The 21st century digital age is one of choice. For practically every decision we make, whether it’s as mundane as ordering a takeaway or as life-changing as getting married, there are now far more choices laid out before us than there were 20 or 30 years ago.
The principle applies to investments as much as it does to anything else. Today, we can still walk into a bank, building society or stockbroker’s office if we want to, but where these had more or less cornered the market in the 20th century, there are now a range of additional suppliers, particularly online.
But as well as a greater choice on where to go for our investment products, there is also a wider range of products themselves. People have become increasingly savvy in their purchasing decisions over the past couple of decades, and today, they want more than just the best financial deal. Consumers are increasingly aware of the social and ethical aspects to their purchase decisions, and this is where ethical investing takes centre stage.
Ethical investors use their ethical principles as the guiding factor in selecting the investments they choose to add to their portfolio. It is no different to those who choose to only purchase fairtrade or organically produced products.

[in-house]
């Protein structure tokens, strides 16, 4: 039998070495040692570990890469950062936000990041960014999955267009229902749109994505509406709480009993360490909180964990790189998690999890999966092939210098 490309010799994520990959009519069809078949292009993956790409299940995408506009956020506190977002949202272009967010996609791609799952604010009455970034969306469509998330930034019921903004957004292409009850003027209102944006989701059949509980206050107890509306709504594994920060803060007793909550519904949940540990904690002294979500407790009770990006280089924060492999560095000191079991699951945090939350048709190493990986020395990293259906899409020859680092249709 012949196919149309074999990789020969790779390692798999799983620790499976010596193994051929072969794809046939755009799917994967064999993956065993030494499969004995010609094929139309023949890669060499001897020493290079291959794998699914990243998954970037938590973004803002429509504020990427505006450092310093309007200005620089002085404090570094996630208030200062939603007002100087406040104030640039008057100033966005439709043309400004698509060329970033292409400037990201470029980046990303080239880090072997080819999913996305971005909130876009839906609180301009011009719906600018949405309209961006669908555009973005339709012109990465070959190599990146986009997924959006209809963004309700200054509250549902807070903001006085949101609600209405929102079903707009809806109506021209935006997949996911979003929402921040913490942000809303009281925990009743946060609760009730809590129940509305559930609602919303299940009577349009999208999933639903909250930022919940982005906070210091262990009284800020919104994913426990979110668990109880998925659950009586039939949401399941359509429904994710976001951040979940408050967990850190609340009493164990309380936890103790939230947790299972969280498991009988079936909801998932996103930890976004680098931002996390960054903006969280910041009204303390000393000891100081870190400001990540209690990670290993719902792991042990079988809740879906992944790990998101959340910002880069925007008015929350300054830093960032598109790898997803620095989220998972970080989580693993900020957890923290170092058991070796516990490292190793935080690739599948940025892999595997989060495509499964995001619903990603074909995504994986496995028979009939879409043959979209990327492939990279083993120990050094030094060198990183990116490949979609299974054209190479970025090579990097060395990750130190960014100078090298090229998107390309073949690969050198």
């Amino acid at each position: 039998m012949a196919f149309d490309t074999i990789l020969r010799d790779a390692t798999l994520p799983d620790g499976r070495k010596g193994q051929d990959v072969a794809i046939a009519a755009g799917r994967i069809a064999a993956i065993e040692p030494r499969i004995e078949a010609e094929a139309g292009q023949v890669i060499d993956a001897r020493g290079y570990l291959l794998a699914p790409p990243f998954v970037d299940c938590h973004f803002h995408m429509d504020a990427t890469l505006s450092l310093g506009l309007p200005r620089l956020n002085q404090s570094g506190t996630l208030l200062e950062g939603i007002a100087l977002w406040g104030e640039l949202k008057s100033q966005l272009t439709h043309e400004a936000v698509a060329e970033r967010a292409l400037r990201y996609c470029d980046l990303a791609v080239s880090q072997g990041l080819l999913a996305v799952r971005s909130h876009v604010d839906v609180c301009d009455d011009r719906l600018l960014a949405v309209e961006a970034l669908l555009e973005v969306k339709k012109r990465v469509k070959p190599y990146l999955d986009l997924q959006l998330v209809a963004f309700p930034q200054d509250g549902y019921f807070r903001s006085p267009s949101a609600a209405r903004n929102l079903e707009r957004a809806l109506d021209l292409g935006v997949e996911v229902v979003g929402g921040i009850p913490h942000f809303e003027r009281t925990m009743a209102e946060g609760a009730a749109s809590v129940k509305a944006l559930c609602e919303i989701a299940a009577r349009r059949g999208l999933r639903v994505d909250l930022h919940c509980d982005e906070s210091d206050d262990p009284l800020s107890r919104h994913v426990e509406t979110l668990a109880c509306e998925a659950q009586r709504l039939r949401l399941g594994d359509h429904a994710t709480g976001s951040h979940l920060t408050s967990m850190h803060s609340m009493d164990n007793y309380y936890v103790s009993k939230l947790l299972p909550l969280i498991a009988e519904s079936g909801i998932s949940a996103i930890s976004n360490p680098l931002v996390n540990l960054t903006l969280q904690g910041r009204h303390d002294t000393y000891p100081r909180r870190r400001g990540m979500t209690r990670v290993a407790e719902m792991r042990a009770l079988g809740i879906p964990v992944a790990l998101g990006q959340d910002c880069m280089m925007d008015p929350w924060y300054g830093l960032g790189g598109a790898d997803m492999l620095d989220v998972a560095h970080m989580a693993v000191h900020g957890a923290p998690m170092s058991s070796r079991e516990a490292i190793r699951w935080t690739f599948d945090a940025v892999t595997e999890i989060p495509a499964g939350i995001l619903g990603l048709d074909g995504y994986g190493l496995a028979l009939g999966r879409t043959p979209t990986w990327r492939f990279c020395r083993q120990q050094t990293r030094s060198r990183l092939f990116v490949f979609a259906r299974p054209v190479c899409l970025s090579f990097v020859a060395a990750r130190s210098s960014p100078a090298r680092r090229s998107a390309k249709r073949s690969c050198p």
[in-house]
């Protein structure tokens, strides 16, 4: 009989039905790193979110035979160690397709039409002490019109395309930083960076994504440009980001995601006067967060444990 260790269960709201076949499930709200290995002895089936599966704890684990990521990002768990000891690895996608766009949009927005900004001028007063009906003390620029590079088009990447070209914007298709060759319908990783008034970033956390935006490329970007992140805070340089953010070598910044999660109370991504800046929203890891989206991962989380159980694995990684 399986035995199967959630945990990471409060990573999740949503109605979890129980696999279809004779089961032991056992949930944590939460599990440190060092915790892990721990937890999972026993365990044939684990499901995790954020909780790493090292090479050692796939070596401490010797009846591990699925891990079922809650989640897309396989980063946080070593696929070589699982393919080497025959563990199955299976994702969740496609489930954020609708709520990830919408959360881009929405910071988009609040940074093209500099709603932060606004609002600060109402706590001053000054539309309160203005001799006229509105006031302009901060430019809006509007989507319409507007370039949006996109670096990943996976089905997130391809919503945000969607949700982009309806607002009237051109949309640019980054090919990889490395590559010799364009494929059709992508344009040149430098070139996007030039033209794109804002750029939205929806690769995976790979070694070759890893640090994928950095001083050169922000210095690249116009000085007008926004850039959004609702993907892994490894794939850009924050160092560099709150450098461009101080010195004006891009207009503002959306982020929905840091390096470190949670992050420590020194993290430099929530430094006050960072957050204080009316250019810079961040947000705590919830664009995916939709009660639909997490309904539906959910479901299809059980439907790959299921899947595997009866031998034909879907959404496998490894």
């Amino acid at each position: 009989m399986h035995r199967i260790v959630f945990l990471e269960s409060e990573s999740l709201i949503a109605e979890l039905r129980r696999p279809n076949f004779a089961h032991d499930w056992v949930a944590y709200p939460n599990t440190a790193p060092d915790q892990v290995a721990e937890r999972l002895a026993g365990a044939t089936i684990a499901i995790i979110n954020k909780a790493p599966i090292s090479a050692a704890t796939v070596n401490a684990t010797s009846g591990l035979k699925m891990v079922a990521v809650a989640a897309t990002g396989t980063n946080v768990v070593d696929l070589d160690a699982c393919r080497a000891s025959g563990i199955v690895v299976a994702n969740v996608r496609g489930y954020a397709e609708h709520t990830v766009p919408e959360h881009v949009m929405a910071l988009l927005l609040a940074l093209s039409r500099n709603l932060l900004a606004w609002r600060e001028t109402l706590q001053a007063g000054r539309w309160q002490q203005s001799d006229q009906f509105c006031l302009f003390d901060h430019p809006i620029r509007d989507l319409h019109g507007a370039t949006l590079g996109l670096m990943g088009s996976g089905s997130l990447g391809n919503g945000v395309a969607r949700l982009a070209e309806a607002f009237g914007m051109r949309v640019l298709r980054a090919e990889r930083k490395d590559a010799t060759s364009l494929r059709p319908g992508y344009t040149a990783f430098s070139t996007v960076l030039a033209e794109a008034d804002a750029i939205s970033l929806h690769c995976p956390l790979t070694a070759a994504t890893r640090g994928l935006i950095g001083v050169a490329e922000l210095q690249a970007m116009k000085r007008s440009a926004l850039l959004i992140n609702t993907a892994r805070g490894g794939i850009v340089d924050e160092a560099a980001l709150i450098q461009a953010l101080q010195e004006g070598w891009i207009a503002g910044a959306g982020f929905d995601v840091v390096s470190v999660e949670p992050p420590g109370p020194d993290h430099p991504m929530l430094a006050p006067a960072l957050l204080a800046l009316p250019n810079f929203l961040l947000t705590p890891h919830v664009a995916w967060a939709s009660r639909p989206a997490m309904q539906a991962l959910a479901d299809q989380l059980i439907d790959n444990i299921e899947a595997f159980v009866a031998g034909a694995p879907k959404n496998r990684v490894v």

Ethical investing depends on an investor’s views. For example, some might choose to actively select companies that are aligned with their own beliefs, be they environmental, political or religious. Others might specifically avoid certain sectors or industries that do not meet their own ethical views, for example those involved in gambling, firearms or alcohol.
Ethical investment funds
If the idea of analysing tens or hundreds of stocks to decide whether they are aligned with your ethical views sounds a little impractical, don’t worry. A growing number of financial service providers offer ethical investment funds, in which they do all the work for you. Of course, this means you need to have a good understanding of the ethical principles that the fund manager is using in order to be sure their interpretation of “ethical” is the same as yours, but this is only something you need to do once.
Often, you will find that more than one ethical plan is offered, so you can select the one that is most closely aligned with your own personal principles. The funds only work with signatories to the Principles for Responsible Investment (PRI), and an ongoing process of screening and auditing takes place to ensure that standards are maintained.
Things to check
Clearly, funds like these take the legwork out of ethical investment and reduce the amount of research you need to do. But if you decide to break away and go it alone, a look at a company’s corporate website often gives good clues as to its ethical principles.
Specifically, look for its code of ethics, code of conduct and corporate social responsibility policies. Also, be on the lookout for news that the company really practices what it preaches through proactive ethical activities. After all, it is worth remembering that even Enron had a code of ethics that was 63 pages long!
Disclosure – this is a collaborative post